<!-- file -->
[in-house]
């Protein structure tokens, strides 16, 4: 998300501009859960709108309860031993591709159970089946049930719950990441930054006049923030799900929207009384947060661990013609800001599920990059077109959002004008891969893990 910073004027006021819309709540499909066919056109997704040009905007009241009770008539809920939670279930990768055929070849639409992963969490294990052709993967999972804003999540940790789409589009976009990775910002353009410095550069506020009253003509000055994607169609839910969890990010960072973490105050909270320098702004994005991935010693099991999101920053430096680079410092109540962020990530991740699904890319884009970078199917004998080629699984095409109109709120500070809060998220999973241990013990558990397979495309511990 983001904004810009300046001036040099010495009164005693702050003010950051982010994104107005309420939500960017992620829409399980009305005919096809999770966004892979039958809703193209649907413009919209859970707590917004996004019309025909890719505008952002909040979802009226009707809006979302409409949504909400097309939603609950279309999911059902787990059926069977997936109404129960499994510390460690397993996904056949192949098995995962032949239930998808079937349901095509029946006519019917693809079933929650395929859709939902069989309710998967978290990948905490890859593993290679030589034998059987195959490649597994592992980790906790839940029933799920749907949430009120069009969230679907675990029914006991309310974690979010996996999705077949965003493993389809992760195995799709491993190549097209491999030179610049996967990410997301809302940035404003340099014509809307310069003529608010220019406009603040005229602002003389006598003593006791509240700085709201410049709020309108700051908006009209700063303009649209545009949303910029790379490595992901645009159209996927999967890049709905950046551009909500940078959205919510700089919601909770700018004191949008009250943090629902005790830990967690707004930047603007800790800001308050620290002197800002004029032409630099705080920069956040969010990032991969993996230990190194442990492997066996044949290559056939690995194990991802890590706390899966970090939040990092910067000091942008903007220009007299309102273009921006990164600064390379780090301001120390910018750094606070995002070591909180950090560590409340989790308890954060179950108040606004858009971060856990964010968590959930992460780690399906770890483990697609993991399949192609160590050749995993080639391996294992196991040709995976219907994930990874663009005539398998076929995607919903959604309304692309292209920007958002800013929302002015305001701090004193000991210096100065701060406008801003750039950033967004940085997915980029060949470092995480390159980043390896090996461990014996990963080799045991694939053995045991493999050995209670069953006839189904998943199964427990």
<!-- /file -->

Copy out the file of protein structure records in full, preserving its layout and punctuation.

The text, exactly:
[in-house]
């Protein structure tokens, strides 16, 4: 998300501009859960709108309860031993591709159970089946049930719950990441930054006049923030799900929207009384947060661990013609800001599920990059077109959002004008891969893990 910073004027006021819309709540499909066919056109997704040009905007009241009770008539809920939670279930990768055929070849639409992963969490294990052709993967999972804003999540940790789409589009976009990775910002353009410095550069506020009253003509000055994607169609839910969890990010960072973490105050909270320098702004994005991935010693099991999101920053430096680079410092109540962020990530991740699904890319884009970078199917004998080629699984095409109109709120500070809060998220999973241990013990558990397979495309511990 983001904004810009300046001036040099010495009164005693702050003010950051982010994104107005309420939500960017992620829409399980009305005919096809999770966004892979039958809703193209649907413009919209859970707590917004996004019309025909890719505008952002909040979802009226009707809006979302409409949504909400097309939603609950279309999911059902787990059926069977997936109404129960499994510390460690397993996904056949192949098995995962032949239930998808079937349901095509029946006519019917693809079933929650395929859709939902069989309710998967978290990948905490890859593993290679030589034998059987195959490649597994592992980790906790839940029933799920749907949430009120069009969230679907675990029914006991309310974690979010996996999705077949965003493993389809992760195995799709491993190549097209491999030179610049996967990410997301809302940035404003340099014509809307310069003529608010220019406009603040005229602002003389006598003593006791509240700085709201410049709020309108700051908006009209700063303009649209545009949303910029790379490595992901645009159209996927999967890049709905950046551009909500940078959205919510700089919601909770700018004191949008009250943090629902005790830990967690707004930047603007800790800001308050620290002197800002004029032409630099705080920069956040969010990032991969993996230990190194442990492997066996044949290559056939690995194990991802890590706390899966970090939040990092910067000091942008903007220009007299309102273009921006990164600064390379780090301001120390910018750094606070995002070591909180950090560590409340989790308890954060179950108040606004858009971060856990964010968590959930992460780690399906770890483990697609993991399949192609160590050749995993080639391996294992196991040709995976219907994930990874663009005539398998076929995607919903959604309304692309292209920007958002800013929302002015305001701090004193000991210096100065701060406008801003750039950033967004940085997915980029060949470092995480390159980043390896090996461990014996990963080799045991694939053995045991493999050995209670069953006839189904998943199964427990």